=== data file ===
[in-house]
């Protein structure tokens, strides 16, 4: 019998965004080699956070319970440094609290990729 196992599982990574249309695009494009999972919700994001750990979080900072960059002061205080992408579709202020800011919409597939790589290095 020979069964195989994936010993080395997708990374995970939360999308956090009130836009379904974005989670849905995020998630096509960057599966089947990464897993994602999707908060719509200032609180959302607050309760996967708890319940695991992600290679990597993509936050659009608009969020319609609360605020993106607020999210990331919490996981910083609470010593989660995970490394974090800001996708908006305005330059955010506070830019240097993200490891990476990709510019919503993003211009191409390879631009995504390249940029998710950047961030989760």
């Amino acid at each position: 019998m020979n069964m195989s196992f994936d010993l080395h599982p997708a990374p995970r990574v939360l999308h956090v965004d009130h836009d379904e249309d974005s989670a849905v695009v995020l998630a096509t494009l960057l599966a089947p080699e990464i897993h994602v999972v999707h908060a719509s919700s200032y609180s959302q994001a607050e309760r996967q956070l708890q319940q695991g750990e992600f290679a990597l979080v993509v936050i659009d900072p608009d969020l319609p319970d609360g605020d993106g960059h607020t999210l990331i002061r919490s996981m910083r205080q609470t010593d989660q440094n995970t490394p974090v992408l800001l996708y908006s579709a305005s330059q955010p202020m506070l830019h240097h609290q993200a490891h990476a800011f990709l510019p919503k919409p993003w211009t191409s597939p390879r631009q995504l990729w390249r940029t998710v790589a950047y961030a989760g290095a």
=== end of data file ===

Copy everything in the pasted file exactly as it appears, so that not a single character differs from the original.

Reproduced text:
[in-house]
């Protein structure tokens, strides 16, 4: 019998965004080699956070319970440094609290990729 196992599982990574249309695009494009999972919700994001750990979080900072960059002061205080992408579709202020800011919409597939790589290095 020979069964195989994936010993080395997708990374995970939360999308956090009130836009379904974005989670849905995020998630096509960057599966089947990464897993994602999707908060719509200032609180959302607050309760996967708890319940695991992600290679990597993509936050659009608009969020319609609360605020993106607020999210990331919490996981910083609470010593989660995970490394974090800001996708908006305005330059955010506070830019240097993200490891990476990709510019919503993003211009191409390879631009995504390249940029998710950047961030989760």
């Amino acid at each position: 019998m020979n069964m195989s196992f994936d010993l080395h599982p997708a990374p995970r990574v939360l999308h956090v965004d009130h836009d379904e249309d974005s989670a849905v695009v995020l998630a096509t494009l960057l599966a089947p080699e990464i897993h994602v999972v999707h908060a719509s919700s200032y609180s959302q994001a607050e309760r996967q956070l708890q319940q695991g750990e992600f290679a990597l979080v993509v936050i659009d900072p608009d969020l319609p319970d609360g605020d993106g960059h607020t999210l990331i002061r919490s996981m910083r205080q609470t010593d989660q440094n995970t490394p974090v992408l800001l996708y908006s579709a305005s330059q955010p202020m506070l830019h240097h609290q993200a490891h990476a800011f990709l510019p919503k919409p993003w211009t191409s597939p390879r631009q995504l990729w390249r940029t998710v790589a950047y961030a989760g290095a």